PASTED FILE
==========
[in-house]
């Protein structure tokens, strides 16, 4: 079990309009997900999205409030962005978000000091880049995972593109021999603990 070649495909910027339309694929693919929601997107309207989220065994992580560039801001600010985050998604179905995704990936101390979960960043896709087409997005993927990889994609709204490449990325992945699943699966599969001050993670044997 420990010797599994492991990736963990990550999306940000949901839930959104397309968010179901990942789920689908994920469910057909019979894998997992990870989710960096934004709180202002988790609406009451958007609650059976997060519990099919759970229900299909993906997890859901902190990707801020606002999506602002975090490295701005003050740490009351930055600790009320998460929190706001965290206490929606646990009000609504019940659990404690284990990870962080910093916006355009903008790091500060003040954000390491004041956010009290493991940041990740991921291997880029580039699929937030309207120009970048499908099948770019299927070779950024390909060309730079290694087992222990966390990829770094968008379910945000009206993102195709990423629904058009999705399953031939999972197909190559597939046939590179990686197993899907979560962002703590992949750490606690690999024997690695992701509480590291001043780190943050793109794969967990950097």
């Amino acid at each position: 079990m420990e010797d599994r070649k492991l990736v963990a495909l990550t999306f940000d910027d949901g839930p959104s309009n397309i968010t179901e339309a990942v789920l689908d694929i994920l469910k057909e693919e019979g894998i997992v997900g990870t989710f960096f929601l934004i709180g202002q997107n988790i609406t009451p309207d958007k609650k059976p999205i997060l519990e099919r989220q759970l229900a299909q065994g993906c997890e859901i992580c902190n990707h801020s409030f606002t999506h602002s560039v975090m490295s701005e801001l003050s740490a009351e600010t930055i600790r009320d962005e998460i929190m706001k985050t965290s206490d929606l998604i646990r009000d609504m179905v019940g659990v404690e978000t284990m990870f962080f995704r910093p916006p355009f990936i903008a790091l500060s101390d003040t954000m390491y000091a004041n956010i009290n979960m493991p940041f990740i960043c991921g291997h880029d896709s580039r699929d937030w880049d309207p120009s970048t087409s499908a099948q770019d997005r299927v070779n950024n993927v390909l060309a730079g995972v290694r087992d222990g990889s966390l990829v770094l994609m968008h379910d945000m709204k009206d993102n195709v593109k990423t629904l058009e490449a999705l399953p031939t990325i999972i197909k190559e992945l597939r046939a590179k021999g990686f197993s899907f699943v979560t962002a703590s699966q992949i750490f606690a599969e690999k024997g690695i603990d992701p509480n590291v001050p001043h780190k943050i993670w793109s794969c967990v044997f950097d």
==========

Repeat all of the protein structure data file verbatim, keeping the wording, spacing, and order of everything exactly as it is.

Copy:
[in-house]
């Protein structure tokens, strides 16, 4: 079990309009997900999205409030962005978000000091880049995972593109021999603990 070649495909910027339309694929693919929601997107309207989220065994992580560039801001600010985050998604179905995704990936101390979960960043896709087409997005993927990889994609709204490449990325992945699943699966599969001050993670044997 420990010797599994492991990736963990990550999306940000949901839930959104397309968010179901990942789920689908994920469910057909019979894998997992990870989710960096934004709180202002988790609406009451958007609650059976997060519990099919759970229900299909993906997890859901902190990707801020606002999506602002975090490295701005003050740490009351930055600790009320998460929190706001965290206490929606646990009000609504019940659990404690284990990870962080910093916006355009903008790091500060003040954000390491004041956010009290493991940041990740991921291997880029580039699929937030309207120009970048499908099948770019299927070779950024390909060309730079290694087992222990966390990829770094968008379910945000009206993102195709990423629904058009999705399953031939999972197909190559597939046939590179990686197993899907979560962002703590992949750490606690690999024997690695992701509480590291001043780190943050793109794969967990950097």
């Amino acid at each position: 079990m420990e010797d599994r070649k492991l990736v963990a495909l990550t999306f940000d910027d949901g839930p959104s309009n397309i968010t179901e339309a990942v789920l689908d694929i994920l469910k057909e693919e019979g894998i997992v997900g990870t989710f960096f929601l934004i709180g202002q997107n988790i609406t009451p309207d958007k609650k059976p999205i997060l519990e099919r989220q759970l229900a299909q065994g993906c997890e859901i992580c902190n990707h801020s409030f606002t999506h602002s560039v975090m490295s701005e801001l003050s740490a009351e600010t930055i600790r009320d962005e998460i929190m706001k985050t965290s206490d929606l998604i646990r009000d609504m179905v019940g659990v404690e978000t284990m990870f962080f995704r910093p916006p355009f990936i903008a790091l500060s101390d003040t954000m390491y000091a004041n956010i009290n979960m493991p940041f990740i960043c991921g291997h880029d896709s580039r699929d937030w880049d309207p120009s970048t087409s499908a099948q770019d997005r299927v070779n950024n993927v390909l060309a730079g995972v290694r087992d222990g990889s966390l990829v770094l994609m968008h379910d945000m709204k009206d993102n195709v593109k990423t629904l058009e490449a999705l399953p031939t990325i999972i197909k190559e992945l597939r046939a590179k021999g990686f197993s899907f699943v979560t962002a703590s699966q992949i750490f606690a599969e690999k024997g690695i603990d992701p509480n590291v001050p001043h780190k943050i993670w793109s794969c967990v044997f950097d």